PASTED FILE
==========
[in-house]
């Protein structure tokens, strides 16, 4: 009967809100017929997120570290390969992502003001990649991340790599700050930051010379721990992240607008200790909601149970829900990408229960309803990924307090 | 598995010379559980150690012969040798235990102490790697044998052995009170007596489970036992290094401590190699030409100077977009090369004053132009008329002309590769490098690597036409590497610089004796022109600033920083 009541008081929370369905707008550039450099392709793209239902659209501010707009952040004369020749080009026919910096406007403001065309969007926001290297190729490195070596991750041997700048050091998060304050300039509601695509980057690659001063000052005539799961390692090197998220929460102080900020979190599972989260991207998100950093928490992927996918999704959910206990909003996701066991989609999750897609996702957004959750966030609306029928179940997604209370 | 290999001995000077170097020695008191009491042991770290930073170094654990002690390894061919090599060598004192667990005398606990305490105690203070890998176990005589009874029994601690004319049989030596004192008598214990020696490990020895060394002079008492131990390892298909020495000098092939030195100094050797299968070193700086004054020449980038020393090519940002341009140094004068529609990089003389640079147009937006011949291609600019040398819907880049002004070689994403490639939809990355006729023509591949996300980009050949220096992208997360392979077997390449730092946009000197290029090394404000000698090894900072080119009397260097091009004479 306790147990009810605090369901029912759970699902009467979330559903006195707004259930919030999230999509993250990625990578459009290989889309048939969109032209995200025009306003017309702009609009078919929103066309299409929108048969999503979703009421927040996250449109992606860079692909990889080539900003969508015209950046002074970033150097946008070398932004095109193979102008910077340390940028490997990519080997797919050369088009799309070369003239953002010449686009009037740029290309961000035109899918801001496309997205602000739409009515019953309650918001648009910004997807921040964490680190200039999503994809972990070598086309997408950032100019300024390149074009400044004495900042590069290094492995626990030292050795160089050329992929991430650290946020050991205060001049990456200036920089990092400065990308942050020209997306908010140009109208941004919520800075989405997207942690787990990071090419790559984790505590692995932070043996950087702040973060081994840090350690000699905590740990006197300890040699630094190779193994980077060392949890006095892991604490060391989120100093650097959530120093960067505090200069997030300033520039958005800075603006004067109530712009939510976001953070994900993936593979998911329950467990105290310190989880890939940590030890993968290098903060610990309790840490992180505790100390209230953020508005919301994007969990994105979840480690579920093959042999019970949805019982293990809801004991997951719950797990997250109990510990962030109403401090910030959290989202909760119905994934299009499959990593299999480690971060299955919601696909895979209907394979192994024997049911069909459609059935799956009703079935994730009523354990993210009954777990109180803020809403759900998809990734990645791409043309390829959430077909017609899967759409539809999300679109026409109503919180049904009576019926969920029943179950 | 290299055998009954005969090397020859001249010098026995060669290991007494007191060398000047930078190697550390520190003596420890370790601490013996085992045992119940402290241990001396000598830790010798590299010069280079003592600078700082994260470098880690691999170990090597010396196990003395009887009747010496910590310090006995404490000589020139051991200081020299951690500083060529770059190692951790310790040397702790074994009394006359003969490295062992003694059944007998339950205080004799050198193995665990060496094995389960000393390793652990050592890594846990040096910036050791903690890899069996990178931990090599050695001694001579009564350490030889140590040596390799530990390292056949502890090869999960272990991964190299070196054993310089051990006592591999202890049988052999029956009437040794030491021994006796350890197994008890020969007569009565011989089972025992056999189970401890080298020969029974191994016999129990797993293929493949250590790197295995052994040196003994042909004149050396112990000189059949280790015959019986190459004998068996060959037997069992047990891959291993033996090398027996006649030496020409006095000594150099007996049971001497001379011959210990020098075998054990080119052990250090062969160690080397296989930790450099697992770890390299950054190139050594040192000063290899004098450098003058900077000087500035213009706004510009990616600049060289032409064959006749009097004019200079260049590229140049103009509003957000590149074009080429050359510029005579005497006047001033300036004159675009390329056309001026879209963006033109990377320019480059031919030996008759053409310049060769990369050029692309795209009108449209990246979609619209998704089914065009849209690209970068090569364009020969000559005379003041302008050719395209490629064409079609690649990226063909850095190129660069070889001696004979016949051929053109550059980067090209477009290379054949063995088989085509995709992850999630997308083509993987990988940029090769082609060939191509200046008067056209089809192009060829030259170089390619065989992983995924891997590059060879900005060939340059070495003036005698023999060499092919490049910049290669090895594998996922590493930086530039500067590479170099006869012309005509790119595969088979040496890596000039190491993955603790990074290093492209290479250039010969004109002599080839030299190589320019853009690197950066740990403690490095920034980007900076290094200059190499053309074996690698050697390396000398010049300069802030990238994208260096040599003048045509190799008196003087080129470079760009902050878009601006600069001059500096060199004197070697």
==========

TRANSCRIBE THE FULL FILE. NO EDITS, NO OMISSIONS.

[in-house]
């Protein structure tokens, strides 16, 4: 009967809100017929997120570290390969992502003001990649991340790599700050930051010379721990992240607008200790909601149970829900990408229960309803990924307090 | 598995010379559980150690012969040798235990102490790697044998052995009170007596489970036992290094401590190699030409100077977009090369004053132009008329002309590769490098690597036409590497610089004796022109600033920083 009541008081929370369905707008550039450099392709793209239902659209501010707009952040004369020749080009026919910096406007403001065309969007926001290297190729490195070596991750041997700048050091998060304050300039509601695509980057690659001063000052005539799961390692090197998220929460102080900020979190599972989260991207998100950093928490992927996918999704959910206990909003996701066991989609999750897609996702957004959750966030609306029928179940997604209370 | 290999001995000077170097020695008191009491042991770290930073170094654990002690390894061919090599060598004192667990005398606990305490105690203070890998176990005589009874029994601690004319049989030596004192008598214990020696490990020895060394002079008492131990390892298909020495000098092939030195100094050797299968070193700086004054020449980038020393090519940002341009140094004068529609990089003389640079147009937006011949291609600019040398819907880049002004070689994403490639939809990355006729023509591949996300980009050949220096992208997360392979077997390449730092946009000197290029090394404000000698090894900072080119009397260097091009004479 306790147990009810605090369901029912759970699902009467979330559903006195707004259930919030999230999509993250990625990578459009290989889309048939969109032209995200025009306003017309702009609009078919929103066309299409929108048969999503979703009421927040996250449109992606860079692909990889080539900003969508015209950046002074970033150097946008070398932004095109193979102008910077340390940028490997990519080997797919050369088009799309070369003239953002010449686009009037740029290309961000035109899918801001496309997205602000739409009515019953309650918001648009910004997807921040964490680190200039999503994809972990070598086309997408950032100019300024390149074009400044004495900042590069290094492995626990030292050795160089050329992929991430650290946020050991205060001049990456200036920089990092400065990308942050020209997306908010140009109208941004919520800075989405997207942690787990990071090419790559984790505590692995932070043996950087702040973060081994840090350690000699905590740990006197300890040699630094190779193994980077060392949890006095892991604490060391989120100093650097959530120093960067505090200069997030300033520039958005800075603006004067109530712009939510976001953070994900993936593979998911329950467990105290310190989880890939940590030890993968290098903060610990309790840490992180505790100390209230953020508005919301994007969990994105979840480690579920093959042999019970949805019982293990809801004991997951719950797990997250109990510990962030109403401090910030959290989202909760119905994934299009499959990593299999480690971060299955919601696909895979209907394979192994024997049911069909459609059935799956009703079935994730009523354990993210009954777990109180803020809403759900998809990734990645791409043309390829959430077909017609899967759409539809999300679109026409109503919180049904009576019926969920029943179950 | 290299055998009954005969090397020859001249010098026995060669290991007494007191060398000047930078190697550390520190003596420890370790601490013996085992045992119940402290241990001396000598830790010798590299010069280079003592600078700082994260470098880690691999170990090597010396196990003395009887009747010496910590310090006995404490000589020139051991200081020299951690500083060529770059190692951790310790040397702790074994009394006359003969490295062992003694059944007998339950205080004799050198193995665990060496094995389960000393390793652990050592890594846990040096910036050791903690890899069996990178931990090599050695001694001579009564350490030889140590040596390799530990390292056949502890090869999960272990991964190299070196054993310089051990006592591999202890049988052999029956009437040794030491021994006796350890197994008890020969007569009565011989089972025992056999189970401890080298020969029974191994016999129990797993293929493949250590790197295995052994040196003994042909004149050396112990000189059949280790015959019986190459004998068996060959037997069992047990891959291993033996090398027996006649030496020409006095000594150099007996049971001497001379011959210990020098075998054990080119052990250090062969160690080397296989930790450099697992770890390299950054190139050594040192000063290899004098450098003058900077000087500035213009706004510009990616600049060289032409064959006749009097004019200079260049590229140049103009509003957000590149074009080429050359510029005579005497006047001033300036004159675009390329056309001026879209963006033109990377320019480059031919030996008759053409310049060769990369050029692309795209009108449209990246979609619209998704089914065009849209690209970068090569364009020969000559005379003041302008050719395209490629064409079609690649990226063909850095190129660069070889001696004979016949051929053109550059980067090209477009290379054949063995088989085509995709992850999630997308083509993987990988940029090769082609060939191509200046008067056209089809192009060829030259170089390619065989992983995924891997590059060879900005060939340059070495003036005698023999060499092919490049910049290669090895594998996922590493930086530039500067590479170099006869012309005509790119595969088979040496890596000039190491993955603790990074290093492209290479250039010969004109002599080839030299190589320019853009690197950066740990403690490095920034980007900076290094200059190499053309074996690698050697390396000398010049300069802030990238994208260096040599003048045509190799008196003087080129470079760009902050878009601006600069001059500096060199004197070697």